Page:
When we think about leadership, it’s the great leaders who come to mind first: the ones who rallied a whole nation to fight for political independence or started a civil rights movement that transformed society. With figures like these in mind, we might think leadership is mostly meant for the great moments in history, and so it’s surely beyond both the talent and the calling we’re likely to find in our own lives.

This is not so. Great leadership is the exception, not the model, because it usually depends on a fortuitous convergence of timing and talent. Even great leaders are not as likely to be people who set out to make a great change as they are to be people who simply found themselves in a situation that called for a response—and then answered that call.

In fact, if there’s one thing that most great leaders have in common, it’s that they began their great campaign not as a result of calculated forethought, but by being thrown into a situation that cried out for justice. You can think of Gandhi or Moses or Martin Luther King: it’s not their great ambition that made them leaders, but their response to the circumstances in which they found themselves.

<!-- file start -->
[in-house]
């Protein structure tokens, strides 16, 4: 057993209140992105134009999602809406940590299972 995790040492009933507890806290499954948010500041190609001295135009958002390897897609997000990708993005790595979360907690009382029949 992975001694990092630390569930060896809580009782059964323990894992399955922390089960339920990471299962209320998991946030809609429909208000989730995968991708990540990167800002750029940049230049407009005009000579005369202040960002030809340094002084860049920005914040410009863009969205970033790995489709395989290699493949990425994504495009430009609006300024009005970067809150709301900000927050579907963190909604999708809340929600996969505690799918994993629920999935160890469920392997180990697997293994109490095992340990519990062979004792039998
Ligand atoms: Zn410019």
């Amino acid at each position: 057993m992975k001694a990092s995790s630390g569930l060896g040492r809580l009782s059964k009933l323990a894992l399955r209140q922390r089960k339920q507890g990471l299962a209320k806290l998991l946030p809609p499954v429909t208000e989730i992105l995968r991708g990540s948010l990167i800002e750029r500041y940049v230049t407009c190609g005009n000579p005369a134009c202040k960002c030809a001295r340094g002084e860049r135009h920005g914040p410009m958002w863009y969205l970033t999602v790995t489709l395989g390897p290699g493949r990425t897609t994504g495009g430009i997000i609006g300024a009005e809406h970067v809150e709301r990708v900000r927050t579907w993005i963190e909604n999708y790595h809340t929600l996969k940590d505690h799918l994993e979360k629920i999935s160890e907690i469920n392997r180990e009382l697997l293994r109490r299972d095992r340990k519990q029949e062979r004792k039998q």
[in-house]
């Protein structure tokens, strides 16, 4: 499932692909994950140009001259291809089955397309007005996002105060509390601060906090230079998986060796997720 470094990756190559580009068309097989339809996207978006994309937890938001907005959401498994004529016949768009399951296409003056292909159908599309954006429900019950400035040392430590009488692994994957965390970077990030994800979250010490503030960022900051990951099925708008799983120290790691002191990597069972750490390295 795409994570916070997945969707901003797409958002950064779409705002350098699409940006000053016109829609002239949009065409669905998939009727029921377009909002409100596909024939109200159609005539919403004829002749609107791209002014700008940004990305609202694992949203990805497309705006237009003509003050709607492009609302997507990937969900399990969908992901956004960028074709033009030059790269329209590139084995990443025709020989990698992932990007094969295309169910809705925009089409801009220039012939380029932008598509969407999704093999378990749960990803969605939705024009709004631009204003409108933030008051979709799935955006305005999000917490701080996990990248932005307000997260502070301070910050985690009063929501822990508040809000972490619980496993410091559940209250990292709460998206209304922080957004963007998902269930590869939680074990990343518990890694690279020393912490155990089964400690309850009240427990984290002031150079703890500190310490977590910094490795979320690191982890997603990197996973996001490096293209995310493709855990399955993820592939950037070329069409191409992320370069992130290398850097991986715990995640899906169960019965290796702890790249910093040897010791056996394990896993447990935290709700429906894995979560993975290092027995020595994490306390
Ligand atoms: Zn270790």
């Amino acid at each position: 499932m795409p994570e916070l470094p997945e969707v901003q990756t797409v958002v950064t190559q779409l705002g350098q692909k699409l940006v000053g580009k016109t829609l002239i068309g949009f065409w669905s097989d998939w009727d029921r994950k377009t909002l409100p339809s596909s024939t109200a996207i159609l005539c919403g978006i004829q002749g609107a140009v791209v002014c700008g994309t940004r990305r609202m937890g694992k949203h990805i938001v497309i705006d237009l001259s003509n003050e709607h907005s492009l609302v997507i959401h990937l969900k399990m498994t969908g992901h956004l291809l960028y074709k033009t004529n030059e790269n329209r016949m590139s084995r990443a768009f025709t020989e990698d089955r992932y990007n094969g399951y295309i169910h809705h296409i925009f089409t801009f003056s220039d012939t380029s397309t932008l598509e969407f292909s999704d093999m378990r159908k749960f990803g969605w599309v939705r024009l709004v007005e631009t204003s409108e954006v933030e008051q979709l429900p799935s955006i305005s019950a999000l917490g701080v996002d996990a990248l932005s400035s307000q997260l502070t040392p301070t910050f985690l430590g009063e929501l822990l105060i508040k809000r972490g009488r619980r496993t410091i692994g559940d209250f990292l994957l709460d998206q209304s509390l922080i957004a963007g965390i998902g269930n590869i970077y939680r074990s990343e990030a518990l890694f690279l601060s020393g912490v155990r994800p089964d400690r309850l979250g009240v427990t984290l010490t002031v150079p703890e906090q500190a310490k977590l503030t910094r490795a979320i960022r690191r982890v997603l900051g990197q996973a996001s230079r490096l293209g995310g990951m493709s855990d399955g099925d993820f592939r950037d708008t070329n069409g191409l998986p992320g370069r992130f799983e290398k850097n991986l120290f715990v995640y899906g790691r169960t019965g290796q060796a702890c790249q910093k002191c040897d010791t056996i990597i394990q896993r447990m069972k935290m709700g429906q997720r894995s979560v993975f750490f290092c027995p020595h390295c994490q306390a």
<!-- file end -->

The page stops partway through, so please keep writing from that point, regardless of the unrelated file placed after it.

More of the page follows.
So, try a shift in focus. Instead of thinking about leadership as greatness imposed upon circumstances, think of it from the other direction: as the needed response to a situation. It is true that now and then, here and there, what the world needs is great leadership. But we need good leadership all the time and everywhere.

What is a leader? It’s someone who sees a need for change and accepts the responsibility for bringing it about. This definition holds true at all levels and in all situations. Good leadership can be used to facilitate any kind of transformation, sweeping or focused.

So not only are great ambition and great aspirations not required for leadership—they can actually be a hindrance. Good leaders are people whose response is calibrated to the call they hear, and not to their own ego. They’re people who are willing to adjust their actions and methods according to the results they see and to feedback from others, allowing these factors to correct whatever course they have begun to chart.

In the end, the true leader’s focus on responding to a call—instead of trying to impose his or her own brand of greatness on the world—leads to unity instead of polarization.

You can be the leader your community needs, without having to be the kind of leader that M.L.K. was. Respond to the need before you.

Have you seen a surprising example of good leadership? Please tell us about it.